Statistics 851 (Fall 2013)
September 11, 2013
Prof. Michael Kozdron
Lecture #4: There is no uniform probability on
([0
,
1]
,
2
[0
,
1]
)
Our goal for today is to prove the first of the claims made last lecture, namely that there
does not exist a uniform probability on the sample space [0
,
1] with the
σ
algebra 2
[0
,
1]
.
Suppose that
P
is our candidate for the uniform probability on ([0
,
1]
,
2
[0
,
1]
). Motivated by
our experience with elementary probability, it is desirable for such a uniform probability to
satisfy
P
{
[
a, b
]
}
=
b
−
a
for any interval [
a, b
]
⊆
[0
,
1]. In other words, the probability of
any interval is just its length. In fact, if 0
≤
a < b
≤
1, then the uniform probability should
satisfy
P
{
[
a, b
]
}
=
P
{
(
a, b
)
}
=
P
{
[
a, b
)
}
=
P
{
(
a, b
]
}
=
b
−
a.
In particular,
P
{
a
}
= 0
for every 0
≤
a
≤
1
.
Furthermore, the uniform probability should also satisfy countable additivity since this is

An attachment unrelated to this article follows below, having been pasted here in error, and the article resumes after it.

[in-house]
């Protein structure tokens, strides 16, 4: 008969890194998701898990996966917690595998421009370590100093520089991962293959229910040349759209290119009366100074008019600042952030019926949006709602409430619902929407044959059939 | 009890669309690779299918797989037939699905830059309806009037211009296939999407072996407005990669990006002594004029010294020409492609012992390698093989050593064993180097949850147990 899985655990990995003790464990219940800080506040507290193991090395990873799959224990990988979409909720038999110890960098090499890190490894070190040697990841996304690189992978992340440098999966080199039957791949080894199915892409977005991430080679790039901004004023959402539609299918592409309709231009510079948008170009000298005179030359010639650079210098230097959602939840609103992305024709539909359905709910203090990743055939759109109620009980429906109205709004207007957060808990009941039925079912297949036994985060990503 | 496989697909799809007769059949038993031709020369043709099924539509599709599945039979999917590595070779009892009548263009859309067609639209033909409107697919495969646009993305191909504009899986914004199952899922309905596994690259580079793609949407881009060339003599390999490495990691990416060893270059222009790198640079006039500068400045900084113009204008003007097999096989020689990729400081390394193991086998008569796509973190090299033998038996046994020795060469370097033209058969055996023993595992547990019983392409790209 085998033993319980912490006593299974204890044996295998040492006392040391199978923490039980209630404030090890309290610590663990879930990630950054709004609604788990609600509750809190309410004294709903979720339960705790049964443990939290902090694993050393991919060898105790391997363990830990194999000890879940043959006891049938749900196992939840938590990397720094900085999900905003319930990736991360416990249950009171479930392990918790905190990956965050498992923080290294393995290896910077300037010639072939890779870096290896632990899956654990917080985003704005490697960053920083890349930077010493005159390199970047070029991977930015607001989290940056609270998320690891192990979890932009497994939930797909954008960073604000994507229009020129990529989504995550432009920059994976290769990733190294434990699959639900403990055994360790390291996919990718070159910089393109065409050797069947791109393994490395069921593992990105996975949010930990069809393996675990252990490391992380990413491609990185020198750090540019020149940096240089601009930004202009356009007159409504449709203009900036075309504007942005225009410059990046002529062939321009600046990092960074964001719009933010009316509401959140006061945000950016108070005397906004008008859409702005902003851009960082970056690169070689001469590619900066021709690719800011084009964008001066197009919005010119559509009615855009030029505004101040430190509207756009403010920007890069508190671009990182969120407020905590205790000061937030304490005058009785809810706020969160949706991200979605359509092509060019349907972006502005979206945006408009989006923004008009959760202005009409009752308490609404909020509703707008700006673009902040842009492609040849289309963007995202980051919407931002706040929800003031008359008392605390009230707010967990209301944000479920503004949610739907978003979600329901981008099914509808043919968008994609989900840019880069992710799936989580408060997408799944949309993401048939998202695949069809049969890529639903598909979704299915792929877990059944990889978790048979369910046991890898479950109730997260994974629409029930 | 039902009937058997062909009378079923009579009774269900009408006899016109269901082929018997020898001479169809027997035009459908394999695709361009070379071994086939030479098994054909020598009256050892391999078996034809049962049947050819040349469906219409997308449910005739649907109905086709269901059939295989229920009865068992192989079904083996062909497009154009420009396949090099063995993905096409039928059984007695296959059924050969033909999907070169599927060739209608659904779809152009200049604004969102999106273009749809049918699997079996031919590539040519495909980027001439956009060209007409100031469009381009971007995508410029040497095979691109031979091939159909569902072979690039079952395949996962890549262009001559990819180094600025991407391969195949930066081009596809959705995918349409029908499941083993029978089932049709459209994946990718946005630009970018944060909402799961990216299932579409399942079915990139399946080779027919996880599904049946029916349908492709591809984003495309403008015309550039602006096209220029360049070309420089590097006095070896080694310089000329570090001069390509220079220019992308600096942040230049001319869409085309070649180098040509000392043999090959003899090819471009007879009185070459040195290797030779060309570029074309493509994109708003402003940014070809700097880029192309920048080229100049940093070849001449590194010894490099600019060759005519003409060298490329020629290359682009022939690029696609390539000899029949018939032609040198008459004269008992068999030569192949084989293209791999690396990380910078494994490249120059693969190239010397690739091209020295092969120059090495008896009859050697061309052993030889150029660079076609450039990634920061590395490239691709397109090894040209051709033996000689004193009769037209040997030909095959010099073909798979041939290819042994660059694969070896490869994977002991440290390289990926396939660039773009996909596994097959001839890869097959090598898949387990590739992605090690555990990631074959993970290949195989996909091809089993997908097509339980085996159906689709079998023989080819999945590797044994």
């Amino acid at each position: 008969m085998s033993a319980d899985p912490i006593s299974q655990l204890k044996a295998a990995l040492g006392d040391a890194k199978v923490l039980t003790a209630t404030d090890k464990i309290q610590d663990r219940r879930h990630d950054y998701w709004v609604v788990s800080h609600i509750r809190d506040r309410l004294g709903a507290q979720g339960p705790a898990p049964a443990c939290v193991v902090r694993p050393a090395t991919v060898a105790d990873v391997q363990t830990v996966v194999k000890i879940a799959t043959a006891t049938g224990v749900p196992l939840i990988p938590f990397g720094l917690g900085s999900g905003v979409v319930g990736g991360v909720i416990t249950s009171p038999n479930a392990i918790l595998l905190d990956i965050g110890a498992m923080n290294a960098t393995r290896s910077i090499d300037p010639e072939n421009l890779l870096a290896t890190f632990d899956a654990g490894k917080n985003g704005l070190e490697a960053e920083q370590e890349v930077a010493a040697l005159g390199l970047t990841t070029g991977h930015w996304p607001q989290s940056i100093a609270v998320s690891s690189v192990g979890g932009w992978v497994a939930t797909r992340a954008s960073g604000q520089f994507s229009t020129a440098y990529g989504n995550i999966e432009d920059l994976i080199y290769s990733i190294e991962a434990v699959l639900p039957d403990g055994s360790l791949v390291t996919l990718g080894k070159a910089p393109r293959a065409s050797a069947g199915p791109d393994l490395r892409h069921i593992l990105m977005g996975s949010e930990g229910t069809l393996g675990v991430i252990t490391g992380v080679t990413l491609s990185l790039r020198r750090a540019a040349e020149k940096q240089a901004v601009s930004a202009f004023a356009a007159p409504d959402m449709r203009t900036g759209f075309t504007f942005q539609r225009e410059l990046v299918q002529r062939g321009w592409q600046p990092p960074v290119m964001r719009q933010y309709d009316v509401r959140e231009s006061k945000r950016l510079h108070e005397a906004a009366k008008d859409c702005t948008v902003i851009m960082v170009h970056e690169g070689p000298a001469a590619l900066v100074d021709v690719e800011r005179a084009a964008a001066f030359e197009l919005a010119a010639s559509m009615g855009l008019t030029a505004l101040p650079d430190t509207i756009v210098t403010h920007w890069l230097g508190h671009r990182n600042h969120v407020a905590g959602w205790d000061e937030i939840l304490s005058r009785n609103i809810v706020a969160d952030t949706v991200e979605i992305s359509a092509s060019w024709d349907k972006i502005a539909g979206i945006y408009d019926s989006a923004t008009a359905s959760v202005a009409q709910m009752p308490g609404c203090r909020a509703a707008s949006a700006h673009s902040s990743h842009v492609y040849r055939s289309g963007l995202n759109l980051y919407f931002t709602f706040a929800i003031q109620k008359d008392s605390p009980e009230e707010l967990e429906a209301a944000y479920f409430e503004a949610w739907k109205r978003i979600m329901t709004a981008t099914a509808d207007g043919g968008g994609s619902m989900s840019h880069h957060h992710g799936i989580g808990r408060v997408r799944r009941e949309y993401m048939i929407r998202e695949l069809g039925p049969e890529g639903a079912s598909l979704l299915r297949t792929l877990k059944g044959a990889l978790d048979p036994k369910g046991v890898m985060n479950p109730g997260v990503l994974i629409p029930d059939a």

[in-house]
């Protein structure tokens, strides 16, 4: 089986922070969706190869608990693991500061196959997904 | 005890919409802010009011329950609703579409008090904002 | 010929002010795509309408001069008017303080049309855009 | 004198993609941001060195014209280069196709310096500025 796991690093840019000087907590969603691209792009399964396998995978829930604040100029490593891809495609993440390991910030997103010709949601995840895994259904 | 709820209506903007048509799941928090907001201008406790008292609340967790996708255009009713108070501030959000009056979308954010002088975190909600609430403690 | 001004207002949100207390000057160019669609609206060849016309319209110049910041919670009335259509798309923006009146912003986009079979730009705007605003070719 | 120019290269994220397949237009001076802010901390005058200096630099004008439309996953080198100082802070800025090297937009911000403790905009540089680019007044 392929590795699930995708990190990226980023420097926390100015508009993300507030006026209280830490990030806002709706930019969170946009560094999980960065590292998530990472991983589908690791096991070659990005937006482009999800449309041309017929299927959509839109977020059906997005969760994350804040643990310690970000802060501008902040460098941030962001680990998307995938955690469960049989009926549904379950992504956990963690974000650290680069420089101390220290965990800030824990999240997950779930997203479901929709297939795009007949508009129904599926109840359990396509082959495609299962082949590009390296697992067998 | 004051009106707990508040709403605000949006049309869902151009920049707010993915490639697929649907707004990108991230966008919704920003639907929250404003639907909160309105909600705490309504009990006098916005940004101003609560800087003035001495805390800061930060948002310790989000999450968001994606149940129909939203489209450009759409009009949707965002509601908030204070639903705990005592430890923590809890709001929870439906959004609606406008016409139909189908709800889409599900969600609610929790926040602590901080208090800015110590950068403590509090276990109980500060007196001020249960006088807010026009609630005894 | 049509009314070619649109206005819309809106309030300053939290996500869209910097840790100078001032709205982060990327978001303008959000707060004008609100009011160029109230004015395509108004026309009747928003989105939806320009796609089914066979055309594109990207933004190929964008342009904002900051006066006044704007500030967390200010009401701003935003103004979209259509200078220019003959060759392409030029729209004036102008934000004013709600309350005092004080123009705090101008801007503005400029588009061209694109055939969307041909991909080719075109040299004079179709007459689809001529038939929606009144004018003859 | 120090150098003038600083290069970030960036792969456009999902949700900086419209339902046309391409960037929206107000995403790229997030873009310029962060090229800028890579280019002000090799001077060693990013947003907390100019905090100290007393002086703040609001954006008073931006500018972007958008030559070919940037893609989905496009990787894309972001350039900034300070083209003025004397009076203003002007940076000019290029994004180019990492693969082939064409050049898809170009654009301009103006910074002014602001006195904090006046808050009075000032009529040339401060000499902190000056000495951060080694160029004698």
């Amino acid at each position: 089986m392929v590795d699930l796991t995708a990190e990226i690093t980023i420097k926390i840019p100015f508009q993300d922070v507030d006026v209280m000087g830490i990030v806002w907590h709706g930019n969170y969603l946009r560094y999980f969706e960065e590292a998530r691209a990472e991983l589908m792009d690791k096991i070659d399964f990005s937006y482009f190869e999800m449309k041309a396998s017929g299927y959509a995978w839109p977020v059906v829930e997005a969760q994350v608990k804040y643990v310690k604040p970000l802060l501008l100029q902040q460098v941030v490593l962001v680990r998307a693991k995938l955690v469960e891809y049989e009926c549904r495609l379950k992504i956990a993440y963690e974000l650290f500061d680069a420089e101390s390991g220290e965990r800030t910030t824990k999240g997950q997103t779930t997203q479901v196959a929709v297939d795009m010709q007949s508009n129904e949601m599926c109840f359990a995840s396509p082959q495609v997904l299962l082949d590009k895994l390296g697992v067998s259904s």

one of the axioms for probability. That is, if 0
≤
a
1
< b
1
<
· · ·
< a
n
< b
n
<
· · ·
≤
1, then
the uniform probability should also satisfy
P
∞
i
=1
[
a
i
, b
i
]
=
∞
i
=1
P
{
[
a
i
, b
i
]
}
=
∞
i
=1
(
b
i
−
a
i
)
.
For instance, the probability that the outcome is in the interval [0
,
1
/
4] is 1
/
4, the probability
the outcome is in the interval [1
/
3
,
1
/
2] is 1/6, and the probability that the outcome is in
either the interval [0
,
1
/
4] or [1
/
3
,
1
/
2] should be 1
/
4 + 1
/
6 = 5
/
12. That is,
P
{
[0
,
1
/
4]
∪
[1
/
3
,
1
/
2]
}
=
P
{
[0
,
1
/
4]
}
+
P
{
[1
/
3
,
1
/
2]
}
=
1
4
+
1
6
=
5
12
.
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 Fall '14
 Statistics, Probability, Equivalence relation, equivalence class, Congruence relation, uniform probability, Prof. Michael Kozdron

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